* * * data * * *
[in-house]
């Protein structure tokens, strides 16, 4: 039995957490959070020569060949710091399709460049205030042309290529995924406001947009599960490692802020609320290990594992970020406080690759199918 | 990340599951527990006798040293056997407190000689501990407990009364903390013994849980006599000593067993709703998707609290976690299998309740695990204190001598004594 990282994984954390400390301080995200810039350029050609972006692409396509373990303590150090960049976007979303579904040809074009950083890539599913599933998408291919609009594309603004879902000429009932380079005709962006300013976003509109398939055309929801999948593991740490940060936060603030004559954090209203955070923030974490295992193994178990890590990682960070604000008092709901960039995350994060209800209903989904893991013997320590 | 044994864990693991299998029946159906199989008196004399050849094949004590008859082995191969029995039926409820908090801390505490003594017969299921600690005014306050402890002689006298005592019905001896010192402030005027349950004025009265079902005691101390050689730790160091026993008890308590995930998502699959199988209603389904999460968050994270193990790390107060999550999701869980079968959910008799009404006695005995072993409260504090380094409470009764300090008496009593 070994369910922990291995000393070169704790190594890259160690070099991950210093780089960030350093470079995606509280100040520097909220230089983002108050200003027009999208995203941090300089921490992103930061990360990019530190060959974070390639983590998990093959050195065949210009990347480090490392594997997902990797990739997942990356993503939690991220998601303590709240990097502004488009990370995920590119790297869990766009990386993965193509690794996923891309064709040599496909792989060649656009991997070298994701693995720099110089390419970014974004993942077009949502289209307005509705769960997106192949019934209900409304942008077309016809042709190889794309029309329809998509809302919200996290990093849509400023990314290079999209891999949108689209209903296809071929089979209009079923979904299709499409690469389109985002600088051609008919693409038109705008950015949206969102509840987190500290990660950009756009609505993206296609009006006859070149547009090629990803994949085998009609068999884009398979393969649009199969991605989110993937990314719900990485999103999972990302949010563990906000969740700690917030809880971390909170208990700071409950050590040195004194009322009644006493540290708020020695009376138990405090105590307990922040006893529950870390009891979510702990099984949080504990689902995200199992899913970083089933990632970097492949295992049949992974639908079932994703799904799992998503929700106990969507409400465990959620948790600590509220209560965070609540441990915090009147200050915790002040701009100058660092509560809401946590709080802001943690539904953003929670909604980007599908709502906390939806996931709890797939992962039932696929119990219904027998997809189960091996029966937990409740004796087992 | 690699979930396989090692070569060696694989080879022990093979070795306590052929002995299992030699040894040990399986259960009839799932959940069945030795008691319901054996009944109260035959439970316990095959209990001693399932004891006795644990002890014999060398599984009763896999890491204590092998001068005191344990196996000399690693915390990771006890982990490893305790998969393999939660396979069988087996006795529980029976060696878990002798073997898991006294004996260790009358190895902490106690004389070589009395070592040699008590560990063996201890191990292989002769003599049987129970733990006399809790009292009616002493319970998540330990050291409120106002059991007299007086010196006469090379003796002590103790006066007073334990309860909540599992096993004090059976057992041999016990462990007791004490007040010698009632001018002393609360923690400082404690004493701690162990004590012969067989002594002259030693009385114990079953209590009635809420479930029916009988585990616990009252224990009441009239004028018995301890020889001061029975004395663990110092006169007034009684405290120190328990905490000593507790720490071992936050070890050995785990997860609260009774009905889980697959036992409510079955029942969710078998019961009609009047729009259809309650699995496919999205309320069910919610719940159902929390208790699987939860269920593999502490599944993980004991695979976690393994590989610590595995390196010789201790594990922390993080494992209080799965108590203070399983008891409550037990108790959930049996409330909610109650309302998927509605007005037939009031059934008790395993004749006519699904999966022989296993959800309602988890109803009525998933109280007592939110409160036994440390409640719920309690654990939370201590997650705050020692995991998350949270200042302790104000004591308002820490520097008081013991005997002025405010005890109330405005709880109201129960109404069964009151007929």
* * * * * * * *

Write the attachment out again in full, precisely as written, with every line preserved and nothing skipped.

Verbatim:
[in-house]
């Protein structure tokens, strides 16, 4: 039995957490959070020569060949710091399709460049205030042309290529995924406001947009599960490692802020609320290990594992970020406080690759199918 | 990340599951527990006798040293056997407190000689501990407990009364903390013994849980006599000593067993709703998707609290976690299998309740695990204190001598004594 990282994984954390400390301080995200810039350029050609972006692409396509373990303590150090960049976007979303579904040809074009950083890539599913599933998408291919609009594309603004879902000429009932380079005709962006300013976003509109398939055309929801999948593991740490940060936060603030004559954090209203955070923030974490295992193994178990890590990682960070604000008092709901960039995350994060209800209903989904893991013997320590 | 044994864990693991299998029946159906199989008196004399050849094949004590008859082995191969029995039926409820908090801390505490003594017969299921600690005014306050402890002689006298005592019905001896010192402030005027349950004025009265079902005691101390050689730790160091026993008890308590995930998502699959199988209603389904999460968050994270193990790390107060999550999701869980079968959910008799009404006695005995072993409260504090380094409470009764300090008496009593 070994369910922990291995000393070169704790190594890259160690070099991950210093780089960030350093470079995606509280100040520097909220230089983002108050200003027009999208995203941090300089921490992103930061990360990019530190060959974070390639983590998990093959050195065949210009990347480090490392594997997902990797990739997942990356993503939690991220998601303590709240990097502004488009990370995920590119790297869990766009990386993965193509690794996923891309064709040599496909792989060649656009991997070298994701693995720099110089390419970014974004993942077009949502289209307005509705769960997106192949019934209900409304942008077309016809042709190889794309029309329809998509809302919200996290990093849509400023990314290079999209891999949108689209209903296809071929089979209009079923979904299709499409690469389109985002600088051609008919693409038109705008950015949206969102509840987190500290990660950009756009609505993206296609009006006859070149547009090629990803994949085998009609068999884009398979393969649009199969991605989110993937990314719900990485999103999972990302949010563990906000969740700690917030809880971390909170208990700071409950050590040195004194009322009644006493540290708020020695009376138990405090105590307990922040006893529950870390009891979510702990099984949080504990689902995200199992899913970083089933990632970097492949295992049949992974639908079932994703799904799992998503929700106990969507409400465990959620948790600590509220209560965070609540441990915090009147200050915790002040701009100058660092509560809401946590709080802001943690539904953003929670909604980007599908709502906390939806996931709890797939992962039932696929119990219904027998997809189960091996029966937990409740004796087992 | 690699979930396989090692070569060696694989080879022990093979070795306590052929002995299992030699040894040990399986259960009839799932959940069945030795008691319901054996009944109260035959439970316990095959209990001693399932004891006795644990002890014999060398599984009763896999890491204590092998001068005191344990196996000399690693915390990771006890982990490893305790998969393999939660396979069988087996006795529980029976060696878990002798073997898991006294004996260790009358190895902490106690004389070589009395070592040699008590560990063996201890191990292989002769003599049987129970733990006399809790009292009616002493319970998540330990050291409120106002059991007299007086010196006469090379003796002590103790006066007073334990309860909540599992096993004090059976057992041999016990462990007791004490007040010698009632001018002393609360923690400082404690004493701690162990004590012969067989002594002259030693009385114990079953209590009635809420479930029916009988585990616990009252224990009441009239004028018995301890020889001061029975004395663990110092006169007034009684405290120190328990905490000593507790720490071992936050070890050995785990997860609260009774009905889980697959036992409510079955029942969710078998019961009609009047729009259809309650699995496919999205309320069910919610719940159902929390208790699987939860269920593999502490599944993980004991695979976690393994590989610590595995390196010789201790594990922390993080494992209080799965108590203070399983008891409550037990108790959930049996409330909610109650309302998927509605007005037939009031059934008790395993004749006519699904999966022989296993959800309602988890109803009525998933109280007592939110409160036994440390409640719920309690654990939370201590997650705050020692995991998350949270200042302790104000004591308002820490520097008081013991005997002025405010005890109330405005709880109201129960109404069964009151007929």